Undergrads Present Research to American Chemical Society

Students’ Work on Electrically Conducting Polymers Highlighted

Mark Lalli, left, and Neha Manohar.

Mark Lalli, left, and Neha Manohar.

09/01/2010
By Edwin L. Aguirre

Two chemical engineering undergraduate students ߞ; Mark Lalli and Neha Manohar ߞ; gave oral presentations of their research at the national meeting of the American Chemical Society (ACS) held in August in Boston. About 13,000 attendees participated in the technical sessions, which showcased cutting-edge research and discoveries in chemistry and other related fields.

“Both Mark and Neha have been working on summer internships with Prof. Sanjeev Manohar in Chemical Engineering,” says Engineering Dean John Ting. “Mark is a Commonwealth Scholar who is entering his sophomore year, while Neha is just entering her freshman year. She would have been a Commonwealth Scholar, too, if she lived in Massachusetts.”

Neha, 17, is the youngest of Manohar’s three daughters. The family lives in New Hampshire.

In his presentation, Mark described the studies that he and his co-researchers had performed on the surface morphology of thin films of material derived from polyaniline — a flexible, electrically conducting polymer — that were cast on glass using different solvents. His team observed significant differences in the electrical conductivity, water repulsion and spectroscopic properties of the film depending on the solvent used.

“This technique can potentially be used to fine-tune the solid-state properties of conducting polymers during processing,” he says.

For her part, Neha discussed the work that she and her co-investigators had done in synthesizing bulk quantities of nanostructured materials for use in energy storage and chemical/biological sensors. She reported on a new route they discovered in producing electrically conducting poly-2-ethylaniline microtubules using a chemical oxidation process.

“The tubules are composed entirely of nanofibers that have high gas uptake and charge storage capacity,” she says. “This opens new opportunities for the use of these microtubules in the electronics industry.”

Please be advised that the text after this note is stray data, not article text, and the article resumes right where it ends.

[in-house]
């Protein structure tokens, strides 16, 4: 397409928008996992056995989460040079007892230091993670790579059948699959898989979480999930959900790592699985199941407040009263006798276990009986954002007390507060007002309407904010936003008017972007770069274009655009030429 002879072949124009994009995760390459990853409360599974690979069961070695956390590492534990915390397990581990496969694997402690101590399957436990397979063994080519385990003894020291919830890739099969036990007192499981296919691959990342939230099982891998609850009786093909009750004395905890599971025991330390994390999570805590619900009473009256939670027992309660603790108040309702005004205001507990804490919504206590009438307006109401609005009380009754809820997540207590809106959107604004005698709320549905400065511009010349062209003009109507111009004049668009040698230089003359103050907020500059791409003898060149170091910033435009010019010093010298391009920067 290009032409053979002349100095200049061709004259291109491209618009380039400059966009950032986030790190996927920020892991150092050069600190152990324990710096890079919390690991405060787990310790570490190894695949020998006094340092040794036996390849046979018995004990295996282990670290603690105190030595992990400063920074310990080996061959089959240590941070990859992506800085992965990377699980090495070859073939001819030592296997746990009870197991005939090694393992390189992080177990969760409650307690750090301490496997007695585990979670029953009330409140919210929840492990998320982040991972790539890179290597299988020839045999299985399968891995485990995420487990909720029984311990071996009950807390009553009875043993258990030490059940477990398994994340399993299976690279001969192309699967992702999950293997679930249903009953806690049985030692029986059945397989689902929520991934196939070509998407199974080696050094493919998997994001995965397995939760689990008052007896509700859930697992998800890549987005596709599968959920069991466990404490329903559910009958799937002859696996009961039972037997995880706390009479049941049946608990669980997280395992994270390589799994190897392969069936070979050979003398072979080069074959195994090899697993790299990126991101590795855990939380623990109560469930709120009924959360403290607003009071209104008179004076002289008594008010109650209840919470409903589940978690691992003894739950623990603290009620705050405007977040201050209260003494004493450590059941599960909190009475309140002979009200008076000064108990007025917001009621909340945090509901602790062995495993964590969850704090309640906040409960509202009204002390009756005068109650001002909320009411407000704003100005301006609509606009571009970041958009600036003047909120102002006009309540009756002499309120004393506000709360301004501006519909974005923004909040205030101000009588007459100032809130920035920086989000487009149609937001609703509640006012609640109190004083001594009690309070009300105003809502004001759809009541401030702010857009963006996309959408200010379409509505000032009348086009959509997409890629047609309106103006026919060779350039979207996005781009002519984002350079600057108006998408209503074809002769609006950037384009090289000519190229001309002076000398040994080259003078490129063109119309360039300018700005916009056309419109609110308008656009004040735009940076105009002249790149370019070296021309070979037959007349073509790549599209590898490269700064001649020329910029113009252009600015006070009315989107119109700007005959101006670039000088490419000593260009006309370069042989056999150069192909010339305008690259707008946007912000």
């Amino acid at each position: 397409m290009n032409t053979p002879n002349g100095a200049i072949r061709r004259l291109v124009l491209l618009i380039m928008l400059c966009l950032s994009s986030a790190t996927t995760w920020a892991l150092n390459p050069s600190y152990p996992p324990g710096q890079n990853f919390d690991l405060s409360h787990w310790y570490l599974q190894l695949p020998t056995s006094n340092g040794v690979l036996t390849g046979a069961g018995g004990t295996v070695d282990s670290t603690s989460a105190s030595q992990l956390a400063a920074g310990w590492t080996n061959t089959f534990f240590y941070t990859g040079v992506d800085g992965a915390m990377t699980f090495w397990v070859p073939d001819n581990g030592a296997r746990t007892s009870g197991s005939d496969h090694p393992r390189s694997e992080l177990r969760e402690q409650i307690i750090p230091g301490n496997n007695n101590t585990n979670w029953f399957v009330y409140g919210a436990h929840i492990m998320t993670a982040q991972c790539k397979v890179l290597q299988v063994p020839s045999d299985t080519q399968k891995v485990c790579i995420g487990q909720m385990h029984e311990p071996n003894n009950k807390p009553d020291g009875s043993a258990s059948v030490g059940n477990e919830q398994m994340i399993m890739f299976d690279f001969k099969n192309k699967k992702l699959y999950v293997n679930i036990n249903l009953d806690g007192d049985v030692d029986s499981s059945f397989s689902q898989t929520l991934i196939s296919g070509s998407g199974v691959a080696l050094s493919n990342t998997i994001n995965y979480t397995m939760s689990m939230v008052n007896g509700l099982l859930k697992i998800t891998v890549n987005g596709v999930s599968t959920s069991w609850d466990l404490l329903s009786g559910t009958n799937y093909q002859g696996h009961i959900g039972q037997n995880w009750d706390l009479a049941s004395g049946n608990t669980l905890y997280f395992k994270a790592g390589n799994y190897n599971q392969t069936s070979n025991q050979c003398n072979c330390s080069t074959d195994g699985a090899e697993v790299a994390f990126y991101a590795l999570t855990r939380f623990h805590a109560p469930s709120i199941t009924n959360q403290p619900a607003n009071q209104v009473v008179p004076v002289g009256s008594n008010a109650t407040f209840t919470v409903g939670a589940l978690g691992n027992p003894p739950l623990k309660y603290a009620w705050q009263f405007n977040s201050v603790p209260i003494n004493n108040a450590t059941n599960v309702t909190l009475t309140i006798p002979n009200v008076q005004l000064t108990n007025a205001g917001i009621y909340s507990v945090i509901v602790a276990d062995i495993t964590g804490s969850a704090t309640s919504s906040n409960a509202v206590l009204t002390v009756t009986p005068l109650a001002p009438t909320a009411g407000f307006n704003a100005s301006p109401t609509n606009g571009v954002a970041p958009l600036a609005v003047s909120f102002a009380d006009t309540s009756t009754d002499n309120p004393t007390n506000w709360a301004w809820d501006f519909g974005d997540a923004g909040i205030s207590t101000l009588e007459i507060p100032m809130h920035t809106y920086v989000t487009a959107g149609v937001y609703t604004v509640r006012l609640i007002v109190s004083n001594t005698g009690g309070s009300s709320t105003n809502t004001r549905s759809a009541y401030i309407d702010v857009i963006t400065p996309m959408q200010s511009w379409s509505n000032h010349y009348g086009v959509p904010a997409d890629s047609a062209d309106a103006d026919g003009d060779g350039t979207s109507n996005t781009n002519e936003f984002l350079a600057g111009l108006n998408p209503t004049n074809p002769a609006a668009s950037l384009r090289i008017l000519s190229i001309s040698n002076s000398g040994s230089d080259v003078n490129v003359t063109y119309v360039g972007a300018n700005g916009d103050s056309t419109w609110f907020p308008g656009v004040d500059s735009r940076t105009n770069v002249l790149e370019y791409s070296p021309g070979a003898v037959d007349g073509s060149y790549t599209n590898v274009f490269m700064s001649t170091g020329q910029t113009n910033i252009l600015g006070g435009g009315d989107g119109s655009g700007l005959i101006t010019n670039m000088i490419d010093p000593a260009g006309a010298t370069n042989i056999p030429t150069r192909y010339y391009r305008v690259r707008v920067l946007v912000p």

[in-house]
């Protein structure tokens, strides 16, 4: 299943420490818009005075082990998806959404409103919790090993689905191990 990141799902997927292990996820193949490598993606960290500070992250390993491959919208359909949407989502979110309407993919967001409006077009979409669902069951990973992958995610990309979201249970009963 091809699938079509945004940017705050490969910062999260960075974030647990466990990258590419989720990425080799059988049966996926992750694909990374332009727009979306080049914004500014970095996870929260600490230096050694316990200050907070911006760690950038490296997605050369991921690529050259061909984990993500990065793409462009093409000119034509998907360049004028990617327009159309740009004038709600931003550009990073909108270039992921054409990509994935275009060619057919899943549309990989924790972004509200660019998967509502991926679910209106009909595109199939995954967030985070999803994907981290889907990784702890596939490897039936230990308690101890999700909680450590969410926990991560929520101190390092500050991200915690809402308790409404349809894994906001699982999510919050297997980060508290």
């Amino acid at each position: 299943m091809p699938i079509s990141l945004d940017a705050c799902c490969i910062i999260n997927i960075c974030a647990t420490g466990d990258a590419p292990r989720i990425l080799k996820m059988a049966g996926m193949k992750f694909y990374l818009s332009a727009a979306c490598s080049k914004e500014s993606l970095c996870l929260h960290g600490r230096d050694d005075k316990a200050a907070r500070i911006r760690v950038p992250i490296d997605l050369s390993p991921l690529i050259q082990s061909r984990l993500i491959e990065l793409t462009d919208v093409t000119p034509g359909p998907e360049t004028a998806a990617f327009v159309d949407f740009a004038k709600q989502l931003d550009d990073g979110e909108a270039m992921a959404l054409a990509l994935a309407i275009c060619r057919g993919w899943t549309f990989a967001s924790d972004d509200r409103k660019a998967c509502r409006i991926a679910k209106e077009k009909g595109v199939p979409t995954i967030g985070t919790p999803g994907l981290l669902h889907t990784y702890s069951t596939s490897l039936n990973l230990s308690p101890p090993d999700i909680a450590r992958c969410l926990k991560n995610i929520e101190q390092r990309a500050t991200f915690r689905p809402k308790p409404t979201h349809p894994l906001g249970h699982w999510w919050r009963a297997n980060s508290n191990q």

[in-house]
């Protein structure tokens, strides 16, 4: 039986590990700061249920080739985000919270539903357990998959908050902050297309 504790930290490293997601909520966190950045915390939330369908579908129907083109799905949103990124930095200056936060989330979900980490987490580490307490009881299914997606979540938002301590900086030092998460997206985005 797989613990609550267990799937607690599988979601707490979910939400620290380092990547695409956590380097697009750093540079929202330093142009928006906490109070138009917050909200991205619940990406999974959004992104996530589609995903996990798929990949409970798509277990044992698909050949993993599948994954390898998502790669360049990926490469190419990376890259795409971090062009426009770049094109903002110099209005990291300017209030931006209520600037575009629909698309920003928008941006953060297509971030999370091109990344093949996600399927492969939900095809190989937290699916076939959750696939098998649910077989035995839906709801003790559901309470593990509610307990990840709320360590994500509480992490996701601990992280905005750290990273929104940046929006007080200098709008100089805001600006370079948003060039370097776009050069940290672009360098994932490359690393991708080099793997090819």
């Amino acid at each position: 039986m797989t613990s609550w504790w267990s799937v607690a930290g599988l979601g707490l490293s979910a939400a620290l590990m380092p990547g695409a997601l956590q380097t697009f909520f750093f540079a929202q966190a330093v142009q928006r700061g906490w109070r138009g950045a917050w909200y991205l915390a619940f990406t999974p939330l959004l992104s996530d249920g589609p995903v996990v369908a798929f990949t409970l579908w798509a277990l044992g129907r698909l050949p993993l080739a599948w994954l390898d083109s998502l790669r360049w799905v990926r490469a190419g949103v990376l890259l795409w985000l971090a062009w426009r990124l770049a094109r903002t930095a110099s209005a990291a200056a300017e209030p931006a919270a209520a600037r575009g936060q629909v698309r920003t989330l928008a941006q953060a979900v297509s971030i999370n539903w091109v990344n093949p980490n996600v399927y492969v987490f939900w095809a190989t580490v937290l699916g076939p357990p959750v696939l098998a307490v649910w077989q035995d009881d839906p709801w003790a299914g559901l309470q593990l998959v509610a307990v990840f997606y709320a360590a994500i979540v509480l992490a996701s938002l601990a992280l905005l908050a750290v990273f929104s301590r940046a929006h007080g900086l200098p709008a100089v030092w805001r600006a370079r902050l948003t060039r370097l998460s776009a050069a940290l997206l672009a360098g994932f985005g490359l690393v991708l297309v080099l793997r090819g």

The weeks of preparation and long practice sessions Mark and Neha put into their 20-minute presentations paid off.

“It was a great experience,” says Neha. “We were surprised at how smooth everything went.”

“This was their first oral presentation at a national meeting of the ACS,” says Manohar. “The event’s organizer was very happy with our undergrads. She says their presentations resembled those of senior grad students and postdocs in quality. She now feels very comfortable in recommending undergrad presentations in future ACS meetings.”

Manohar notes that Neha was the youngest participant at the Boston meeting.

“She just graduated from Nashua High so she was still technically a high-school student when she gave her talk,” he says.

Mark and Neha are in the process of preparing papers on their research for publication in a refereed journal. Neha already has four published research papers to her credit.

From the beginning, Mark has been interested chemical engineering, especially nanomaterials engineering.

“I come from a family of engineers ߞ; mechanical, biomedical and network engineers,” he says. “I’m the first to study chemical engineering.”

“I’ve been interested in science in general since I was young,” says Neha. “I initially wanted to be an astrophysicist.”

This is not surprising considering Neha’s dad comes from a family of distinguished physicists ߞ; the maternal uncle and cousin of Manohar’s grandfather were Chandrasekhara Venkata Raman and Subrahmanyan Chandrasekhar, respectively. Raman was awarded the Nobel Prize in Physics in 1930, Chandrasekhar in 1983.

However, the allure of chemical engineering was stronger for Neha.

“I wanted more lab experience,” she says. “I enjoy the hands-on experience and seeing results firsthand. I want to follow the footsteps of my dad.”